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A change in attitudes is taking place in businesses around the world and across industries at present, with a group of self-motivated, proactive and action-oriented people coming to the fore to lead their companies in innovative new directions.
The rise of the 'intrapreneur' is not exactly a new phenomena, with the term having been coined by Gifford Pinchot in his 1978 paper Intra-Corporate Entrepreneurship. It is, however, a development that the modern business leader should be paying close attention to, due to the growing need for innovative new ideas and products to help corporations stand out in a crowded marketplace. And never more so in the current times, where supply chains are being tested, new ways of working are being adopted and strategic shifts between the business as usual and the long term vision are having to be navigated by leaders.
An intrapreneur is an individual who today is defined as: "A person within a large corporation who takes direct responsibility for turning an idea into a profitable finished product through assertive risk-taking and innovation."
They are therefore the type of employee that leaders must ensure they keep hold of, but in the fast-paced world of business, if these innovative risk-takers do not get the support they need then they may take their ideas elsewhere, and while not every intrapreneurial endeavour will prove a success, those that do can provide a significant boost to a business.
The introduction of the millennial generation to today's workforce has precipitated a far-reaching change in many business cultures, not least of which has been the impact of this group's drive to make a difference.
Millennials are often portrayed as a restless group, quick to move on if they feel their current job fails to fulfil their expectations or meet up to their ideals. However, when businesses take the time to engage with their staff more closely and allow these individuals to make an impact, then great things can happen.
Providing intrapreneurs - not necessarily just of the millennial generation, but of any age - with the tools to make their vision of a better business or product a reality is therefore an essential part of this process.
A key element of ensuring that intrapreneurism is allowed to flourish within a business is therefore having the courage to embrace change and the foresight to invest in one's staff, be this through training, coaching or simply by giving them the platform to try out their ideas.
Company leaders, now more than ever, need to be aware of the pitfalls of a failure to support the intrapreneurs within their midst, as this is a group that given the right environment to flourish can deliver lasting benefits and change.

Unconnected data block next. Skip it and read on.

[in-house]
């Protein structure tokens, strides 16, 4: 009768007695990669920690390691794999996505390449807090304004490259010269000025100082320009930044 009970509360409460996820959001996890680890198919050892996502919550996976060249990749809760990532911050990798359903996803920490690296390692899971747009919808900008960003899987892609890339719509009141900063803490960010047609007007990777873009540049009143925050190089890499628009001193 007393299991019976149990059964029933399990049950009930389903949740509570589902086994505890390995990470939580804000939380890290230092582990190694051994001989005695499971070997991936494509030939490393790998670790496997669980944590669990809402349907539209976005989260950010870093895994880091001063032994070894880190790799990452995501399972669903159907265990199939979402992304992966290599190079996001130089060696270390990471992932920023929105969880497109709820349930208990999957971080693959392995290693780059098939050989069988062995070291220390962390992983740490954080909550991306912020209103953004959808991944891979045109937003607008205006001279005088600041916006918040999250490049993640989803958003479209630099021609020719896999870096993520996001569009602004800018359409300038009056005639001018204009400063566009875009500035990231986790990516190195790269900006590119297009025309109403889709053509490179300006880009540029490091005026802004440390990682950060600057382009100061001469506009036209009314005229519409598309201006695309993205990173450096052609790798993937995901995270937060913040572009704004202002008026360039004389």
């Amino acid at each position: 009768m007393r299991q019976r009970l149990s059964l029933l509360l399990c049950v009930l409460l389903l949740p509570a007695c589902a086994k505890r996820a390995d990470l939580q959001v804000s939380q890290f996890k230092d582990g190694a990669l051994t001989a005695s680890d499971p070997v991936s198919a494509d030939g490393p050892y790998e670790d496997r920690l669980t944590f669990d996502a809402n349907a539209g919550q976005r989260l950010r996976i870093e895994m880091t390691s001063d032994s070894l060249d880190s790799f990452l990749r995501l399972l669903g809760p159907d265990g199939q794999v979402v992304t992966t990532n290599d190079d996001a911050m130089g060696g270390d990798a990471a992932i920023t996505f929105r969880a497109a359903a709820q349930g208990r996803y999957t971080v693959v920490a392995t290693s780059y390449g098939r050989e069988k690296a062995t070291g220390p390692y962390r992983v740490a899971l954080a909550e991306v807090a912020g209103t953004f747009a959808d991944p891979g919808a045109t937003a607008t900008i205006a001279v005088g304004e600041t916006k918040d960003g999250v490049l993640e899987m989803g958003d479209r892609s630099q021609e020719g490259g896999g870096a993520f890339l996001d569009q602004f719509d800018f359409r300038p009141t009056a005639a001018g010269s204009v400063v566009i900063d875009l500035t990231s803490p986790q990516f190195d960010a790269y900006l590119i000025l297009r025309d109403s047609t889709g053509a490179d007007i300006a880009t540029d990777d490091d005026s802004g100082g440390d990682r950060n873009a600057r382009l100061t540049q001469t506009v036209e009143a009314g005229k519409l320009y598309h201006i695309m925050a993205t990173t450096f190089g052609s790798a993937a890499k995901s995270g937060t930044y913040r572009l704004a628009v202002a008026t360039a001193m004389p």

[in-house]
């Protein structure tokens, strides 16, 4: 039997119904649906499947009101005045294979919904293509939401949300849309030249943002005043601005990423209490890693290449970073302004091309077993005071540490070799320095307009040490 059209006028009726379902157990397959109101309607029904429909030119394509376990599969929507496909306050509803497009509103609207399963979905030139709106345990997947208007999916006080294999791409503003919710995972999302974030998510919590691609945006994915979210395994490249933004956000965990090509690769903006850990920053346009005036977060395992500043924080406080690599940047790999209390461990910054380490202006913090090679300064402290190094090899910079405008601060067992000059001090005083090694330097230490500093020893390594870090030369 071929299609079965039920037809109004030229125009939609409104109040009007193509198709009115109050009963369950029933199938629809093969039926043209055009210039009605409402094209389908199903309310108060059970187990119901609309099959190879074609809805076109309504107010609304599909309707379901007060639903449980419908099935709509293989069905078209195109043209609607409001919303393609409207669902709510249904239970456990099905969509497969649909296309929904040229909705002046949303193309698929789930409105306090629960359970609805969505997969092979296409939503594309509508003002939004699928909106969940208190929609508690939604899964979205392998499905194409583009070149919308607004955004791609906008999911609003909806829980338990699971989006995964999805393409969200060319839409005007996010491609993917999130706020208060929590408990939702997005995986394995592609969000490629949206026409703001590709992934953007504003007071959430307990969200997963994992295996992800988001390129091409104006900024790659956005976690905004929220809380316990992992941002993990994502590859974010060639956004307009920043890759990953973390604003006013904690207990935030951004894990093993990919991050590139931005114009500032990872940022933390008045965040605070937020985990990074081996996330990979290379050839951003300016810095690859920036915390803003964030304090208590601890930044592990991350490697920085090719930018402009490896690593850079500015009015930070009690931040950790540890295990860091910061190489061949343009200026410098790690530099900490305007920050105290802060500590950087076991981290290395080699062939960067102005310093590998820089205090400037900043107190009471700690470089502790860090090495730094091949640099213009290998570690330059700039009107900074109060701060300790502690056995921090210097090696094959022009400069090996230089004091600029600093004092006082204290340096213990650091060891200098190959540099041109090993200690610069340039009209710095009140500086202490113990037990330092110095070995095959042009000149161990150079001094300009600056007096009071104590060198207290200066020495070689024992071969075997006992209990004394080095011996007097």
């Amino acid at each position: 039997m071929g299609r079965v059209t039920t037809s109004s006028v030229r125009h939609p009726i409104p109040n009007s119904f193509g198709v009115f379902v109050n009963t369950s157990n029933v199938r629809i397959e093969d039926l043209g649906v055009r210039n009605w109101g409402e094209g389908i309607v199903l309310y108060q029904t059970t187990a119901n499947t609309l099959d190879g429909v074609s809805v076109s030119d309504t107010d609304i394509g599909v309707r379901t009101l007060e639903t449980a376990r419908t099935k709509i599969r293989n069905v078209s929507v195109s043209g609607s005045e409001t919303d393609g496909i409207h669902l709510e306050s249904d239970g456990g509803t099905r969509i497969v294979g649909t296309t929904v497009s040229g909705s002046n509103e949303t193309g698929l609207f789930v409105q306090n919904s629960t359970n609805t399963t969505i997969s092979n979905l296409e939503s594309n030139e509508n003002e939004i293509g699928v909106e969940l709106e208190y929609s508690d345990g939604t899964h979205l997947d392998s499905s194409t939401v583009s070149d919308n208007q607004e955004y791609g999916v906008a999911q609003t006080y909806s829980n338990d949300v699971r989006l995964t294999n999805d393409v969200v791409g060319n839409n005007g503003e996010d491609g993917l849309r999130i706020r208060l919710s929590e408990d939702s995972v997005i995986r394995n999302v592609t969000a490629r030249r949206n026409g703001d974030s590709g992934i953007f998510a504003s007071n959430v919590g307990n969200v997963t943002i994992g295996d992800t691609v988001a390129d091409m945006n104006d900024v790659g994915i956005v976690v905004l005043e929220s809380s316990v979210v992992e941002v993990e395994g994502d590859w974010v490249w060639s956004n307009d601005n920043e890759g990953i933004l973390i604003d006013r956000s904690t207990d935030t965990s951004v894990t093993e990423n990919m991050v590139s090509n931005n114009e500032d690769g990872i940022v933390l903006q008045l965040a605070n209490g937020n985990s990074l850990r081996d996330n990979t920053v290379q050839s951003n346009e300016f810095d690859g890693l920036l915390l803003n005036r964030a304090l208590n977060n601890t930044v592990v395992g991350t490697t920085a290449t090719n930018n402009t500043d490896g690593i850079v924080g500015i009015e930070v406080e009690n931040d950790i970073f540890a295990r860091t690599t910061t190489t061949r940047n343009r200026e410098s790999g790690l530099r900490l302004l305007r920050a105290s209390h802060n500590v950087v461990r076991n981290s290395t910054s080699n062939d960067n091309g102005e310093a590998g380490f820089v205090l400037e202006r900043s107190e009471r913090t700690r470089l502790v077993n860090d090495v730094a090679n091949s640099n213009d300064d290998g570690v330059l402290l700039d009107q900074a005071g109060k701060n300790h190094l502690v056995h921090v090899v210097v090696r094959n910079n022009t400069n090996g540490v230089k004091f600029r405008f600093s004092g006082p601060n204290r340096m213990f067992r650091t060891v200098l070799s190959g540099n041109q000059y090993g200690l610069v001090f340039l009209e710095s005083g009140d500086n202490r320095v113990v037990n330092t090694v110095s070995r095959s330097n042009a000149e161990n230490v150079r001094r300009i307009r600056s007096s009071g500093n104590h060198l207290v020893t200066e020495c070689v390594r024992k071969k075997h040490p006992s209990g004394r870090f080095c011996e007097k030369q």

By focusing on uncovering the individual talents of staff and creating a culture that embeds innovation into the very fabric of a business, leaders are liberating their employees to think outside of their daily responsibilities and to provide a framework for growth.
Furthermore, making a meaningful contribution to how a business operates and progresses is a strong attractor for many of the best and brightest.
It is therefore in the interest of company leaders to invest in talent liberation and in supporting intrapreneurial practices, as these are all elements of creating an inclusive and dynamic place to work. Indeed, when an employee knows it is okay to indulge in their creative side you will see excitement growing with new ideas and the energy to put them into motion.
However, if intrapreneurs feel they are not being appreciated for their hard work and drive to make changes, then this is a situation when companies can miss out and lose these individuals to their rivals.
Conservative or risk-averse leaders may therefore struggle to recognise the distinct advantages of supporting this type of work, but if they do not, then they could be losing valuable and potentially industry-changing innovations to others in their field - a situation that does not bode well for future prosperity.
Ensuring the very highest-ranking members of the business (right up to board level and the CEO) are promoting a culture where ideas from everyone within the business are given an equal hearing must be a priority for those wishing to get the very best out of their teams. Delivering an engaged and productive workforce is therefore key to this.
On this topic, leaders should not underestimate the importance of aligning the talents and attitudes of the company's key innovators to the overriding vision and goals of the business.
Leaders need to realise that they cannot make things happen directly, but instead rely upon those around them to deliver their vision for the company and to make it a reality. It is therefore important for all members of a business to be pulling in the same direction and this is where the intrapreneur can truly make a difference.
Realising this can result in a paradigm shift in the way that businesses operate, with the purpose of the business placed at the very core of all its activities.
Ultimately, companies that wish to excel in the field of intrapreneurism must not be afraid to tolerate failure and to embrace change. Indeed, only by doing so can the conditions to foster intrapreneurial endeavours be properly created.
By investing successfully in the talents of staff and by promoting the creation of more intrapreneurial teams within a business, companies can not only garner improved engagement from individuals keen to make a difference in their career, they also position themselves to be innovators in their field and to attract the very best.
To find out more about developing the leadership that champions innovation and intrapreneurial practices, get in touch.
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